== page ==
Claudia Civinini explains the scoring system for language centre inspections
THERE WERE two things I needed to learn to love quickly when I started working at EL Gazette: British Council (BC) inspection reports, and the rankings for language centres. There are not many things I love more than a good story. The BC reports with all their entertaining euphemisms can be pleasant to read, especially their sarcastic use of the word ‘some’ in their dry descriptions of schools’ performance.
One extract from the BC’s summary statements include, ‘some teachers were able to model… words effectively’. But I still needed a good story. And I found one in the rankings. The carousel of schools contending for pole positions, rising stars, schools falling off the radar: the gossip can be quite thrilling. But the story of the rankings is mainly the story of an explosion in the number of accredited centres attaining ’excellence’.
These days, more than twenty per cent of schools have achieved half or more of the available areas of strength. These are published on the summary statements of the inspection. This is what we base our rankings on. As you can see on the following pages, there are about 110 schools out of a total 511 accredited schools that scored 53 per cent or more. Besides family-run independent language schools achieving their well-deserved place in the sun, we have representatives from across the spectrum. Language school chains attain high and consistent results, often getting most or all members of their chain in the top 20 per cent. Look at, for example, Bell, Eurocentres, or St Giles. There are 13 university language centres – with the University of Brighton in the lead – many summer schools multi centres and further education colleges, and most boarding schools.
A quick scroll through the EL Gazette archive reveals things have not always been this good. Flashback to 2010, the first year the Gazette published its rankings. The British Council was still operating under its old inspection system, awarding points of excellence instead of strengths. Back then, ranking schools was a tough job. The British Council summaries awarded ‘points of excellence’ for individual areas and ‘areas of excellence’ for the main criteria. Needs for improvement could be noted in both. It was a fiendishly complex system and it was impossible to calculate the maximum score. To calculate the rankings for the Gazette we simply counted up the ‘excellences’. Since the maximum score ever achieved was nine, we set the benchmark at five. Captained by Wimbledon School of English, the list was a mere 29-member club: only five per cent of all schools had made it. Chains were almost absent, if we exclude Bell and Embassy. How did we get from five to twenty per cent?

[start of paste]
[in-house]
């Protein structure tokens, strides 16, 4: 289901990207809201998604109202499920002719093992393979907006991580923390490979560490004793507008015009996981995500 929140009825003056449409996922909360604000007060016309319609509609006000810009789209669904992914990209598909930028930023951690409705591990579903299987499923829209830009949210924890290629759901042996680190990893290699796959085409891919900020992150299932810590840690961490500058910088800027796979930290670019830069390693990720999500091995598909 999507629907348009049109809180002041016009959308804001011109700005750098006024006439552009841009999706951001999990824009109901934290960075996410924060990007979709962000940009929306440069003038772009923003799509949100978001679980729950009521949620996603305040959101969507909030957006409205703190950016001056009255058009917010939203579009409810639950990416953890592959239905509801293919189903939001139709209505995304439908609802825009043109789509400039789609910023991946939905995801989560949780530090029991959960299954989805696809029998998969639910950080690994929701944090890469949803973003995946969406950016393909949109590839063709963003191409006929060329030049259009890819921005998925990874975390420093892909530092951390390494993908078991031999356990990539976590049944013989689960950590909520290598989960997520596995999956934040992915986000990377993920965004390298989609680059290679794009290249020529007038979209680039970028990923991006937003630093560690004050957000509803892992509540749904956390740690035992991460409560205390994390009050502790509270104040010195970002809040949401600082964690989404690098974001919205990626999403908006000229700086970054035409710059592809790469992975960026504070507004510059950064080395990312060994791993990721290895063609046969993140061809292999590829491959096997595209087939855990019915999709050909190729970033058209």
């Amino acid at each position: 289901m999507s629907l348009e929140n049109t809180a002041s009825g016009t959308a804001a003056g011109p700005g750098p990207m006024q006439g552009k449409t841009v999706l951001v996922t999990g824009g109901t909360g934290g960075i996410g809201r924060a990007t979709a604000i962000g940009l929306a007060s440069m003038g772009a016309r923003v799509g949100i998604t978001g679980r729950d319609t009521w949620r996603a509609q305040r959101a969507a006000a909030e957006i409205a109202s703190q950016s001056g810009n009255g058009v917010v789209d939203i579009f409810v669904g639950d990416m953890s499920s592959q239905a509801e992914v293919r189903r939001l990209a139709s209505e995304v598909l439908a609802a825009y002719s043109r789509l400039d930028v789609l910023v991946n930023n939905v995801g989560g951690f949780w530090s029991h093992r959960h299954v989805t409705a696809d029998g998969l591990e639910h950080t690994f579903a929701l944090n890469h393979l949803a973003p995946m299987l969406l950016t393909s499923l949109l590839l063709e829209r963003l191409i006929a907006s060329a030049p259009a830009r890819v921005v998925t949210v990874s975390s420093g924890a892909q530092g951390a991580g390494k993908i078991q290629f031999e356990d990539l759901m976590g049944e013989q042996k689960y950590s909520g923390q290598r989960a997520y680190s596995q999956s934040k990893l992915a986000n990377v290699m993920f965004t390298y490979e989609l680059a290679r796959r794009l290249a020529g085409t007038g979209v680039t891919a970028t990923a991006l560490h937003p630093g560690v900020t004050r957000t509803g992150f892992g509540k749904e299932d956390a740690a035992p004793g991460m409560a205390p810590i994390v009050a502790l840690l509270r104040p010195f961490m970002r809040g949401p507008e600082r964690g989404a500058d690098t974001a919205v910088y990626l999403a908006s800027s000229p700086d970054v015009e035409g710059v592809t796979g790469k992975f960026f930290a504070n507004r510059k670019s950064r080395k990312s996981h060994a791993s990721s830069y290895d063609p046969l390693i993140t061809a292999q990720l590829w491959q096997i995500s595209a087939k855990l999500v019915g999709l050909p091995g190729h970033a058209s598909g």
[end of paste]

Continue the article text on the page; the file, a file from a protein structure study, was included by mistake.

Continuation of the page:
Research in the US on three university hospitals shows that for inspection results to improve, results must not only be measured, but also published. With the British Council releasing results, standards improved. Our rankings in 2012 already included over 40 language centres. But a big change was about to come, which had an even greater impact. In 2012, the British Council changed its inspection system to the one we know today. Schools are inspected under 15 areas (or 14 if they don’t enrol under 18s). Each area has a number of clear-cut criteria. If a language centres exceeds expectations in more than half of these criteria, it gets a strength in that specific area. Not only did the new system make our job easier (thanks, BC!) but it also allowed schools to clearly understand the BC’s expectations and to concentrate on meeting them. By 2013 there were two systems in play and 73 schools in the list. Top of the old system were English in Chester and ELC Bristol, both members of the new TEN association which also included schools such as Wimbledon and ELC Brighton. The top score under the new system was 10 out of 15 scored by Bishopstrow College, Hampstead School of English, IH Bristol and the now departed Crest School of English.
Results grew year after year as schools quickly mastered the new system. It’s now rarer to see a language centre go down the rankings or fail after re-inspection, unless some external element intervened – a change in the management team, for example. The introduction of the new Care of Under-18s system in 2014, which required language centres to adhere to a set of child safeguarding rules such as police checks on staff, also saw a handful of schools placed under review. But it seems that language centres have mastered that new element as well – it was never a problem for boarding schools, who aced the new requirements, as they were already used to the much stricter national minimum boarding schools standards.
By 2015, Wimbledon School of English had climbed to the top. Their sceptre is now contended by ELC Bristol, joint first with a perfect score of 15 areas of strength. What will the future bring? Beyond the pride of seeing the industry strive towards ever better standards, we still want to see some action. Another school with a perfect score? Maybe a new name? Surprise us!